Imagine you are at a campfire with your friends during winter. It's warm enough right next to the fire, however, the further away you sit, the less heat reaches you. So, you decided to make a seating arrangement near the fire. You make everyone sit at the same distance from the fire in a circle such that everyone feels the same temperature.

Fig. 1 - The figure shows people sitting in a circle around a campfire to feel the same warmth.

Now, let's replace the fire with a charge, then all the points on a circle around the charge are at the same potential. Instead of 2-dimensional space, let's raise the charge above the ground, such that all the points on the surface of a sphere around this charge are at the same distance from the charge. In other words, all the points on the sphere's surface are at the same electric potential. This surface is called an equipotential surface. In this article, we will discuss equipotential surfaces and their properties, an electric field in terms of the gradient of electric potential, work done on an equipotential surface, and how to draw an equipotential surface on a map of electric field lines.

## Equipotential Surface Definition

First, let's define what exactly is an **equipotential surface**.

The surface on which all the points have the same electric potential is called an **equipotential surface**.

Before we can explain it any further, it is essential to know about **electric potential** and an **electric potential difference**.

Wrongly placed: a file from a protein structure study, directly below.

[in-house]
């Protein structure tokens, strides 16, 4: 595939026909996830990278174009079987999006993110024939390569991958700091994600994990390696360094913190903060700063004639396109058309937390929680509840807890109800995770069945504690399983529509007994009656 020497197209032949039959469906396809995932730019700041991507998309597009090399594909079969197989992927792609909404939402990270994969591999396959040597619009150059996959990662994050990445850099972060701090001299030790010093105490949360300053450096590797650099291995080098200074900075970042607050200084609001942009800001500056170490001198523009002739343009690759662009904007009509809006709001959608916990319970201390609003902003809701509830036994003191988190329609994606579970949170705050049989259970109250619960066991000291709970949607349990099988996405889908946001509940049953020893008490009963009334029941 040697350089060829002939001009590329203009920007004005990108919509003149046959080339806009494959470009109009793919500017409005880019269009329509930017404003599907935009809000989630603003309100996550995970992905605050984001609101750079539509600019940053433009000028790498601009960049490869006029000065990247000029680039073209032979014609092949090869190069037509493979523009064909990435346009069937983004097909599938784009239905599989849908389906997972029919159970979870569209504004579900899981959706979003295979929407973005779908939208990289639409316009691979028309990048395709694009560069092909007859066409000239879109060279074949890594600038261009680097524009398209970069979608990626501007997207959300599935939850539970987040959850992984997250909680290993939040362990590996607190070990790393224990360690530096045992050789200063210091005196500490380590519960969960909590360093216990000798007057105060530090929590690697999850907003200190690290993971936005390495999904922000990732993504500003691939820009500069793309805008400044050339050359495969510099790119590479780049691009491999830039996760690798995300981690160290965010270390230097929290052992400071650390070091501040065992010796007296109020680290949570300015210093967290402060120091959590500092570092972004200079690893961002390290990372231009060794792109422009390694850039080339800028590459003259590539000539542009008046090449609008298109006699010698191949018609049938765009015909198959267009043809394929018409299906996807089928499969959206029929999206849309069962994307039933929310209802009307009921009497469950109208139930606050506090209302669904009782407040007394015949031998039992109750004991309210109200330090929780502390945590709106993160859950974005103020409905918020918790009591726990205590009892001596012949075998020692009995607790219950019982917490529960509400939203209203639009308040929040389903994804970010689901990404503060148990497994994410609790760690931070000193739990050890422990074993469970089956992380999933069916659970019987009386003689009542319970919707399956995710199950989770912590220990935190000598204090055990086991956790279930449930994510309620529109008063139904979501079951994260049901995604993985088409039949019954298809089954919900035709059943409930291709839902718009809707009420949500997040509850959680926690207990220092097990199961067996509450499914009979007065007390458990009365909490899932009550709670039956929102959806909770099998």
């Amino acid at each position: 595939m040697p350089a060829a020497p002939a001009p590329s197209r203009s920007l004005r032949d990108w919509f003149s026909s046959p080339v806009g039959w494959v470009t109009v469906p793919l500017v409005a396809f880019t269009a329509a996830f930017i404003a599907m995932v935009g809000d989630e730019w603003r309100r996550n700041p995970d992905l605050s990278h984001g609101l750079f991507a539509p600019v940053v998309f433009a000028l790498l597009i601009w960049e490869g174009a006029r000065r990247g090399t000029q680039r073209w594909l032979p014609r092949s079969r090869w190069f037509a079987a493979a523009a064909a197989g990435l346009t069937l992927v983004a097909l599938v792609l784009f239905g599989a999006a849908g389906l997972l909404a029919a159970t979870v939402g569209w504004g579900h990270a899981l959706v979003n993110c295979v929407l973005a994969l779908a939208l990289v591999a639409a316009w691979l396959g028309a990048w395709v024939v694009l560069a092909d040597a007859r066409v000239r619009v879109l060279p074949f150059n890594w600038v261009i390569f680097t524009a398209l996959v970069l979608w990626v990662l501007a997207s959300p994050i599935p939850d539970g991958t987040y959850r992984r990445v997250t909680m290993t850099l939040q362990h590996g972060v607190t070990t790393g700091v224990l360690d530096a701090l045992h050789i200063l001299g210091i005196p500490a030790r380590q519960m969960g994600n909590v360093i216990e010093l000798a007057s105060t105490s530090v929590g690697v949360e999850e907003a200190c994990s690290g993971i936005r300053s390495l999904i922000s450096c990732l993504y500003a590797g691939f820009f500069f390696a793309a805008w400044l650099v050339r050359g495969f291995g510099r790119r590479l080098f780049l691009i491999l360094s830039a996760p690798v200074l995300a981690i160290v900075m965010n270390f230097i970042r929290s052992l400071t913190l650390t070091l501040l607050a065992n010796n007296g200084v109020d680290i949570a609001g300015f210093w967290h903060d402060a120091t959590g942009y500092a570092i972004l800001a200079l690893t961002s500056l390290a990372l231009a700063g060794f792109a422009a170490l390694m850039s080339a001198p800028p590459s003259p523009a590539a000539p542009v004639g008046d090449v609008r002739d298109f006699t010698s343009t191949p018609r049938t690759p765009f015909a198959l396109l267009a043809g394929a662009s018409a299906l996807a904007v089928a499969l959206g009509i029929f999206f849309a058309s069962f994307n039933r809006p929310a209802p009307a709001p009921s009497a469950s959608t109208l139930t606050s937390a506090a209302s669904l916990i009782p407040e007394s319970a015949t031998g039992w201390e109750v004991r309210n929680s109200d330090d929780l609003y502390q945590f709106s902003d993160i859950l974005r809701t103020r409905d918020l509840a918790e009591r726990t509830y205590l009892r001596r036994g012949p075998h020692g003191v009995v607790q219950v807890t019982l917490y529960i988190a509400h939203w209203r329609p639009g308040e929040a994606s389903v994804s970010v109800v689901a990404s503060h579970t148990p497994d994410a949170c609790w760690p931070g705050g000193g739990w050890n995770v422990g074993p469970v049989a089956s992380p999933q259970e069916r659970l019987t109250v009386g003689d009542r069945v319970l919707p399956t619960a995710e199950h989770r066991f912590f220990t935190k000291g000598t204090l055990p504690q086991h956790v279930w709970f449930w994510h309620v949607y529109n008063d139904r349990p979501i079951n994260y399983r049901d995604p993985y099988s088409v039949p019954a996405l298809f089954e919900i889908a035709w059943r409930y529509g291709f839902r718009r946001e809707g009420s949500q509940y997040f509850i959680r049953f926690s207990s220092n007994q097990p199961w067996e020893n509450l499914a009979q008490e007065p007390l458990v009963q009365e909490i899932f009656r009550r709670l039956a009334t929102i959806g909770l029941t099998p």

**Electric potential** describes the electric potential energy per unit charge at a point in space, where the **electric potential energy** describes the amount of work done on a charge to move it to that point in space from some reference point.

Mathematically, electric potential \(V\) can be expressed as

\[V=\frac{U_{\mathrm{E}}}{q},\]

where \(U_{\mathrm{E}}\) is the electric potential energy, and \(q\) is the unit charge.

As electric potential is always defined in terms of some chosen reference point, the absolute value of electric potential is physically meaningless. What is important however is the *change* in potential when moving between two points. So if we consider a point charge moving between two points, we now consider the **electric potential difference **\(\Delta V\)** **:

\[\Delta V=\frac{\Delta U_{\mathrm{E}}}{q}\].

Keeping all of that in mind, we can now use electric field vector maps and equipotential lines to describe the field produced by charges, hence predicting the motion of charged objects within said electric field.

## Equipotential Surface and Electric Field

Now, let's say a positive electric charge \(q_\mathrm{a}\) is moved from an initial point at an electric potential \(V_1\) to a final point at an electric potential \(V_2\) towards another positive charge \(q_\mathrm{b}\).

Fig. 2 - The movement of a positive charge \(q_\mathrm{a}\) towards another positive charge \(q_\mathrm{b}\) from point A to B against an electrostatic force of repulsion.

Let \(W\) be the amount of work done by an electrostatic force of repulsion in moving \(q_\mathrm{a}\) from B to A. Using all the parameters, the potential difference in the above case is,